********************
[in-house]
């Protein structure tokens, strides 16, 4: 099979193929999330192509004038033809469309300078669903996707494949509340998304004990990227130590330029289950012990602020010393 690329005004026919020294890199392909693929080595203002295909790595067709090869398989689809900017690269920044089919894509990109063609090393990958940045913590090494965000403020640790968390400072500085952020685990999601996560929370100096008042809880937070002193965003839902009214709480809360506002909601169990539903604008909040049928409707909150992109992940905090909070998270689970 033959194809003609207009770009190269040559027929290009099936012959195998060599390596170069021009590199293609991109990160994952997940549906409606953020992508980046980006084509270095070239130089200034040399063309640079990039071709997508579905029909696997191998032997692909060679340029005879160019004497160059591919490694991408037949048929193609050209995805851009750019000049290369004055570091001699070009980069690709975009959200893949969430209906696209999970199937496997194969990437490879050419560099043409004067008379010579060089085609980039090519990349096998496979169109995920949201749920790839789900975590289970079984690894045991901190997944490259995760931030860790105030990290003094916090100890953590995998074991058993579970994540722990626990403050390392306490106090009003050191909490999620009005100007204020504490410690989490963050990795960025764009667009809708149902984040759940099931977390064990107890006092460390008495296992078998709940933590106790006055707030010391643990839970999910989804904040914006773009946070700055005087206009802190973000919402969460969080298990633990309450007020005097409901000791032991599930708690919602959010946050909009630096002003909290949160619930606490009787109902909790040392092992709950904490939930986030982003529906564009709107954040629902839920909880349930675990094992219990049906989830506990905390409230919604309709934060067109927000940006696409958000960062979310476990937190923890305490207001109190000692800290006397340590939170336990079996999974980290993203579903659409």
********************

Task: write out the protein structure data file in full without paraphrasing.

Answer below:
[in-house]
């Protein structure tokens, strides 16, 4: 099979193929999330192509004038033809469309300078669903996707494949509340998304004990990227130590330029289950012990602020010393 690329005004026919020294890199392909693929080595203002295909790595067709090869398989689809900017690269920044089919894509990109063609090393990958940045913590090494965000403020640790968390400072500085952020685990999601996560929370100096008042809880937070002193965003839902009214709480809360506002909601169990539903604008909040049928409707909150992109992940905090909070998270689970 033959194809003609207009770009190269040559027929290009099936012959195998060599390596170069021009590199293609991109990160994952997940549906409606953020992508980046980006084509270095070239130089200034040399063309640079990039071709997508579905029909696997191998032997692909060679340029005879160019004497160059591919490694991408037949048929193609050209995805851009750019000049290369004055570091001699070009980069690709975009959200893949969430209906696209999970199937496997194969990437490879050419560099043409004067008379010579060089085609980039090519990349096998496979169109995920949201749920790839789900975590289970079984690894045991901190997944490259995760931030860790105030990290003094916090100890953590995998074991058993579970994540722990626990403050390392306490106090009003050191909490999620009005100007204020504490410690989490963050990795960025764009667009809708149902984040759940099931977390064990107890006092460390008495296992078998709940933590106790006055707030010391643990839970999910989804904040914006773009946070700055005087206009802190973000919402969460969080298990633990309450007020005097409901000791032991599930708690919602959010946050909009630096002003909290949160619930606490009787109902909790040392092992709950904490939930986030982003529906564009709107954040629902839920909880349930675990094992219990049906989830506990905390409230919604309709934060067109927000940006696409958000960062979310476990937190923890305490207001109190000692800290006397340590939170336990079996999974980290993203579903659409």